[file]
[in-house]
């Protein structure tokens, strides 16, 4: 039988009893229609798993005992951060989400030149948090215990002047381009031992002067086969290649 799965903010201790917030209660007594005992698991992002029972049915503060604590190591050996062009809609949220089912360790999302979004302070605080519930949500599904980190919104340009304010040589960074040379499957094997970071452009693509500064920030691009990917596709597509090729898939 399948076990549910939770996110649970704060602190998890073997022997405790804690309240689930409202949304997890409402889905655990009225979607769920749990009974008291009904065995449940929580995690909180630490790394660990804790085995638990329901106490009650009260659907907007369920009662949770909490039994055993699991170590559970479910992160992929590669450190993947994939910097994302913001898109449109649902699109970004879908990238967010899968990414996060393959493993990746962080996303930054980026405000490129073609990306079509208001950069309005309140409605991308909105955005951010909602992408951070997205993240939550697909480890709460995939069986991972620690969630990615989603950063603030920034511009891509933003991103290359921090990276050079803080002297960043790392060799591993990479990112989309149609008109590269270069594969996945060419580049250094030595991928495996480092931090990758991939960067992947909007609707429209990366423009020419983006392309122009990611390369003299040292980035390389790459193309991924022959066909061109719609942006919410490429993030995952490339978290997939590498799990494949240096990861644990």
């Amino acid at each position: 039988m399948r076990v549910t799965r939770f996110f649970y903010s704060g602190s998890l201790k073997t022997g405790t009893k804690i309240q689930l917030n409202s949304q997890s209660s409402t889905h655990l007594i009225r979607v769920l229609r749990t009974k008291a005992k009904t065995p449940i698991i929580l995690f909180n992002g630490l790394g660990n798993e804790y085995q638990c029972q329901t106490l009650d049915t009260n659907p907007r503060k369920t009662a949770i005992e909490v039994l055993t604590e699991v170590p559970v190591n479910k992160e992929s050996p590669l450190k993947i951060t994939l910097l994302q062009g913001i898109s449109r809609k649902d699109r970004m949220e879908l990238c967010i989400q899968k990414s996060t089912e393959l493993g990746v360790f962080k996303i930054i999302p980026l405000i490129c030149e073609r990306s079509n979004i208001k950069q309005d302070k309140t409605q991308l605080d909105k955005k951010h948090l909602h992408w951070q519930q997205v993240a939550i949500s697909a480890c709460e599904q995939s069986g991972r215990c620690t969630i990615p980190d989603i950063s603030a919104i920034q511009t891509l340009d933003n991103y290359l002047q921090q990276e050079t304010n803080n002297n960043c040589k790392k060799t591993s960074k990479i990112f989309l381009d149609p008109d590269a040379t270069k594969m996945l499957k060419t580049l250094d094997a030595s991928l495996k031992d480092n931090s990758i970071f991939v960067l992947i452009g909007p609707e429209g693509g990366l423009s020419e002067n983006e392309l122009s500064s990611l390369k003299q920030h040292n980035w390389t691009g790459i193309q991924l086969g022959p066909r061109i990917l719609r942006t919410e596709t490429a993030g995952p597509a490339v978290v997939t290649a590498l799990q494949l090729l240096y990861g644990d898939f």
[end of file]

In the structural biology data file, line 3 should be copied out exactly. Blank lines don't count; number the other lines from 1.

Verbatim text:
């Amino acid at each position: 039988m399948r076990v549910t799965r939770f996110f649970y903010s704060g602190s998890l201790k073997t022997g405790t009893k804690i309240q689930l917030n409202s949304q997890s209660s409402t889905h655990l007594i009225r979607v769920l229609r749990t009974k008291a005992k009904t065995p449940i698991i929580l995690f909180n992002g630490l790394g660990n798993e804790y085995q638990c029972q329901t106490l009650d049915t009260n659907p907007r503060k369920t009662a949770i005992e909490v039994l055993t604590e699991v170590p559970v190591n479910k992160e992929s050996p590669l450190k993947i951060t994939l910097l994302q062009g913001i898109s449109r809609k649902d699109r970004m949220e879908l990238c967010i989400q899968k990414s996060t089912e393959l493993g990746v360790f962080k996303i930054i999302p980026l405000i490129c030149e073609r990306s079509n979004i208001k950069q309005d302070k309140t409605q991308l605080d909105k955005k951010h948090l909602h992408w951070q519930q997205v993240a939550i949500s697909a480890c709460e599904q995939s069986g991972r215990c620690t969630i990615p980190d989603i950063s603030a919104i920034q511009t891509l340009d933003n991103y290359l002047q921090q990276e050079t304010n803080n002297n960043c040589k790392k060799t591993s960074k990479i990112f989309l381009d149609p008109d590269a040379t270069k594969m996945l499957k060419t580049l250094d094997a030595s991928l495996k031992d480092n931090s990758i970071f991939v960067l992947i452009g909007p609707e429209g693509g990366l423009s020419e002067n983006e392309l122009s500064s990611l390369k003299q920030h040292n980035w390389t691009g790459i193309q991924l086969g022959p066909r061109i990917l719609r942006t919410e596709t490429a993030g995952p597509a490339v978290v997939t290649a590498l799990q494949l090729l240096y990861g644990d898939f």